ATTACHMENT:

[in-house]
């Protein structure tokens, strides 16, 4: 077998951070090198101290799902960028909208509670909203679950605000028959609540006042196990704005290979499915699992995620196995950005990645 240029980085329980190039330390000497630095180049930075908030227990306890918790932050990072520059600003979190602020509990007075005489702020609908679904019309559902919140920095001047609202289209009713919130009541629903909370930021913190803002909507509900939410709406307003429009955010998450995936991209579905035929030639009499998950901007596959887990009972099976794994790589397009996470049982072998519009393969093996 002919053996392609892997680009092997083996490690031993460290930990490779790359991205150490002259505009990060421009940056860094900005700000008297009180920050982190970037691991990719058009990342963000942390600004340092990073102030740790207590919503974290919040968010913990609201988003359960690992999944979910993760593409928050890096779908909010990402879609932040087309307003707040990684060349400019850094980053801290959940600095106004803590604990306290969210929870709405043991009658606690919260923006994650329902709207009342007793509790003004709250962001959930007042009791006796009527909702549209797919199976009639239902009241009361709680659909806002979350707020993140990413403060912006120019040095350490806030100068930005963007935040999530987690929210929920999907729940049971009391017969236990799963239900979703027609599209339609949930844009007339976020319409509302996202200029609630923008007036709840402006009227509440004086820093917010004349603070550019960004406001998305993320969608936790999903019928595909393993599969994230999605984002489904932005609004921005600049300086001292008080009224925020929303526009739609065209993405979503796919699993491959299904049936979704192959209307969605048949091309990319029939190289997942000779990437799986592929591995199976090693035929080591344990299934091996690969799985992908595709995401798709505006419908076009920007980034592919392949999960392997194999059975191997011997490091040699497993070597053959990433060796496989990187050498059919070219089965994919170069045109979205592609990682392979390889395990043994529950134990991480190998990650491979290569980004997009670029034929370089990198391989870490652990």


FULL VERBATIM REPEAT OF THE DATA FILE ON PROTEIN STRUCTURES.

[in-house]
């Protein structure tokens, strides 16, 4: 077998951070090198101290799902960028909208509670909203679950605000028959609540006042196990704005290979499915699992995620196995950005990645 240029980085329980190039330390000497630095180049930075908030227990306890918790932050990072520059600003979190602020509990007075005489702020609908679904019309559902919140920095001047609202289209009713919130009541629903909370930021913190803002909507509900939410709406307003429009955010998450995936991209579905035929030639009499998950901007596959887990009972099976794994790589397009996470049982072998519009393969093996 002919053996392609892997680009092997083996490690031993460290930990490779790359991205150490002259505009990060421009940056860094900005700000008297009180920050982190970037691991990719058009990342963000942390600004340092990073102030740790207590919503974290919040968010913990609201988003359960690992999944979910993760593409928050890096779908909010990402879609932040087309307003707040990684060349400019850094980053801290959940600095106004803590604990306290969210929870709405043991009658606690919260923006994650329902709207009342007793509790003004709250962001959930007042009791006796009527909702549209797919199976009639239902009241009361709680659909806002979350707020993140990413403060912006120019040095350490806030100068930005963007935040999530987690929210929920999907729940049971009391017969236990799963239900979703027609599209339609949930844009007339976020319409509302996202200029609630923008007036709840402006009227509440004086820093917010004349603070550019960004406001998305993320969608936790999903019928595909393993599969994230999605984002489904932005609004921005600049300086001292008080009224925020929303526009739609065209993405979503796919699993491959299904049936979704192959209307969605048949091309990319029939190289997942000779990437799986592929591995199976090693035929080591344990299934091996690969799985992908595709995401798709505006419908076009920007980034592919392949999960392997194999059975191997011997490091040699497993070597053959990433060796496989990187050498059919070219089965994919170069045109979205592609990682392979390889395990043994529950134990991480190998990650491979290569980004997009670029034929370089990198391989870490652990």